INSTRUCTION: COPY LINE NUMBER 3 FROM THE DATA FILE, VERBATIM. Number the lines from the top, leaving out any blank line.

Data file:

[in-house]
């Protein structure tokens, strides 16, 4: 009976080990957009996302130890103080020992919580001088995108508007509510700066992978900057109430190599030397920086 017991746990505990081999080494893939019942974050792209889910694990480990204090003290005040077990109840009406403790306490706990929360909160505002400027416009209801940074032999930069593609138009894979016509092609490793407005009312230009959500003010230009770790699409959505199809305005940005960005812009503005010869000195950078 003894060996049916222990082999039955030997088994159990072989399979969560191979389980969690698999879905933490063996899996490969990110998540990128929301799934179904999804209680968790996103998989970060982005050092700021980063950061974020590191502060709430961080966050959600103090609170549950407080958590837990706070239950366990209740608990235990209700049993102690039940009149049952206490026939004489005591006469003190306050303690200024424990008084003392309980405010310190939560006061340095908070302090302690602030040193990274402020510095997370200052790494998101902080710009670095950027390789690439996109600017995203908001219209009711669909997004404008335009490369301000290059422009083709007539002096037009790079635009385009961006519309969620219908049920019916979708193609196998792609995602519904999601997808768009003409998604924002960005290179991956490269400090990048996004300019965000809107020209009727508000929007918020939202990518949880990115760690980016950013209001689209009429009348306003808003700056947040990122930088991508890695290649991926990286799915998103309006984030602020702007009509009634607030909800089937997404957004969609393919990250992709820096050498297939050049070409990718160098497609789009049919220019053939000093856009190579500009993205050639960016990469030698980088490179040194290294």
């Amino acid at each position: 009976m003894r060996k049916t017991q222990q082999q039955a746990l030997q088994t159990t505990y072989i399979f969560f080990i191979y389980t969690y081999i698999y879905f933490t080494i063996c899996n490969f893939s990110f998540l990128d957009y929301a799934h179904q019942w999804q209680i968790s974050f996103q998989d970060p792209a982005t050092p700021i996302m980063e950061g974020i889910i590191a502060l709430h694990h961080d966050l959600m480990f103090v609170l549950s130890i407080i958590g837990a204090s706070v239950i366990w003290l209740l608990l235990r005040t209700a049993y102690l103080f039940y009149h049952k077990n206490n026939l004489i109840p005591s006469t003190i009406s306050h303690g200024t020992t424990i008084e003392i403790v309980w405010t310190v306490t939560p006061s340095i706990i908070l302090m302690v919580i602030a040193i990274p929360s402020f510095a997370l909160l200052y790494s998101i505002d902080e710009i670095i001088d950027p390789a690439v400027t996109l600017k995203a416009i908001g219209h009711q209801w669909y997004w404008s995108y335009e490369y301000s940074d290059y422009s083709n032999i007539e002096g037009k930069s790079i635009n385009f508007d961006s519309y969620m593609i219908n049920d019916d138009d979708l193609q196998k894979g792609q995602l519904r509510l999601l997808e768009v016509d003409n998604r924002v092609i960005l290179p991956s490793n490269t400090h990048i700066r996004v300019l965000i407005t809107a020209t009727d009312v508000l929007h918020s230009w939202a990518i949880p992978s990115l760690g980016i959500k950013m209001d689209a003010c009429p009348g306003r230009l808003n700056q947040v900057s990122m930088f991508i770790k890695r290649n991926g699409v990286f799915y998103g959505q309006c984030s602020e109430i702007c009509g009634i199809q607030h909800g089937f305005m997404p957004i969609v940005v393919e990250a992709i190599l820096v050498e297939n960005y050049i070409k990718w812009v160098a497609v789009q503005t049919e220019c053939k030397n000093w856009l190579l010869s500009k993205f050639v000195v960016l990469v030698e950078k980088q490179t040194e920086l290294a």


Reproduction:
């Amino acid at each position: 009976m003894r060996k049916t017991q222990q082999q039955a746990l030997q088994t159990t505990y072989i399979f969560f080990i191979y389980t969690y081999i698999y879905f933490t080494i063996c899996n490969f893939s990110f998540l990128d957009y929301a799934h179904q019942w999804q209680i968790s974050f996103q998989d970060p792209a982005t050092p700021i996302m980063e950061g974020i889910i590191a502060l709430h694990h961080d966050l959600m480990f103090v609170l549950s130890i407080i958590g837990a204090s706070v239950i366990w003290l209740l608990l235990r005040t209700a049993y102690l103080f039940y009149h049952k077990n206490n026939l004489i109840p005591s006469t003190i009406s306050h303690g200024t020992t424990i008084e003392i403790v309980w405010t310190v306490t939560p006061s340095i706990i908070l302090m302690v919580i602030a040193i990274p929360s402020f510095a997370l909160l200052y790494s998101i505002d902080e710009i670095i001088d950027p390789a690439v400027t996109l600017k995203a416009i908001g219209h009711q209801w669909y997004w404008s995108y335009e490369y301000s940074d290059y422009s083709n032999i007539e002096g037009k930069s790079i635009n385009f508007d961006s519309y969620m593609i219908n049920d019916d138009d979708l193609q196998k894979g792609q995602l519904r509510l999601l997808e768009v016509d003409n998604r924002v092609i960005l290179p991956s490793n490269t400090h990048i700066r996004v300019l965000i407005t809107a020209t009727d009312v508000l929007h918020s230009w939202a990518i949880p992978s990115l760690g980016i959500k950013m209001d689209a003010c009429p009348g306003r230009l808003n700056q947040v900057s990122m930088f991508i770790k890695r290649n991926g699409v990286f799915y998103g959505q309006c984030s602020e109430i702007c009509g009634i199809q607030h909800g089937f305005m997404p957004i969609v940005v393919e990250a992709i190599l820096v050498e297939n960005y050049i070409k990718w812009v160098a497609v789009q503005t049919e220019c053939k030397n000093w856009l190579l010869s500009k993205f050639v000195v960016l990469v030698e950078k980088q490179t040194e920086l290294a």